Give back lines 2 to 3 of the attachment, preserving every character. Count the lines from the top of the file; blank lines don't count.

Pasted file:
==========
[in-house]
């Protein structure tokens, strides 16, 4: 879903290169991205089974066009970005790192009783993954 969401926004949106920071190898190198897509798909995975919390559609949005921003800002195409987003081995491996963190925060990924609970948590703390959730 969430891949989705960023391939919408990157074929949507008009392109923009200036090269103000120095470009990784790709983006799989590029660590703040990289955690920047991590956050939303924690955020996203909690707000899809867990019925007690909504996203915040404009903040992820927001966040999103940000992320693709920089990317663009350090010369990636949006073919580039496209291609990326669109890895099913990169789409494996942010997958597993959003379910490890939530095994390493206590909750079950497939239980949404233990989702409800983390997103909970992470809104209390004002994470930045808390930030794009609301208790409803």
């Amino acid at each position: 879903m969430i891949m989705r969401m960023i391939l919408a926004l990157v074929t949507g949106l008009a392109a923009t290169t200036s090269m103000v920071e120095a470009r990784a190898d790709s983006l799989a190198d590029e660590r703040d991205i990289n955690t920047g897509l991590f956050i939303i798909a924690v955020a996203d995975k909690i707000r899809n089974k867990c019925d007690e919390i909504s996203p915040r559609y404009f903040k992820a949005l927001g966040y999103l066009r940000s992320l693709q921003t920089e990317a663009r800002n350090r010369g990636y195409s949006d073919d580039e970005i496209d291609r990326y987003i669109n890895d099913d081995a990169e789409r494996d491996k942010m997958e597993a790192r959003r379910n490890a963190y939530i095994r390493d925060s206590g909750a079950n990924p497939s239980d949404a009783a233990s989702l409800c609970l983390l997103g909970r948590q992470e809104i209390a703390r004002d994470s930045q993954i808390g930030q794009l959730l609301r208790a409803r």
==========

């Protein structure tokens, strides 16, 4: 879903290169991205089974066009970005790192009783993954 969401926004949106920071190898190198897509798909995975919390559609949005921003800002195409987003081995491996963190925060990924609970948590703390959730 969430891949989705960023391939919408990157074929949507008009392109923009200036090269103000120095470009990784790709983006799989590029660590703040990289955690920047991590956050939303924690955020996203909690707000899809867990019925007690909504996203915040404009903040992820927001966040999103940000992320693709920089990317663009350090010369990636949006073919580039496209291609990326669109890895099913990169789409494996942010997958597993959003379910490890939530095994390493206590909750079950497939239980949404233990989702409800983390997103909970992470809104209390004002994470930045808390930030794009609301208790409803």
């Amino acid at each position: 879903m969430i891949m989705r969401m960023i391939l919408a926004l990157v074929t949507g949106l008009a392109a923009t290169t200036s090269m103000v920071e120095a470009r990784a190898d790709s983006l799989a190198d590029e660590r703040d991205i990289n955690t920047g897509l991590f956050i939303i798909a924690v955020a996203d995975k909690i707000r899809n089974k867990c019925d007690e919390i909504s996203p915040r559609y404009f903040k992820a949005l927001g966040y999103l066009r940000s992320l693709q921003t920089e990317a663009r800002n350090r010369g990636y195409s949006d073919d580039e970005i496209d291609r990326y987003i669109n890895d099913d081995a990169e789409r494996d491996k942010m997958e597993a790192r959003r379910n490890a963190y939530i095994r390493d925060s206590g909750a079950n990924p497939s239980d949404a009783a233990s989702l409800c609970l983390l997103g909970r948590q992470e809104i209390a703390r004002d994470s930045q993954i808390g930030q794009l959730l609301r208790a409803r």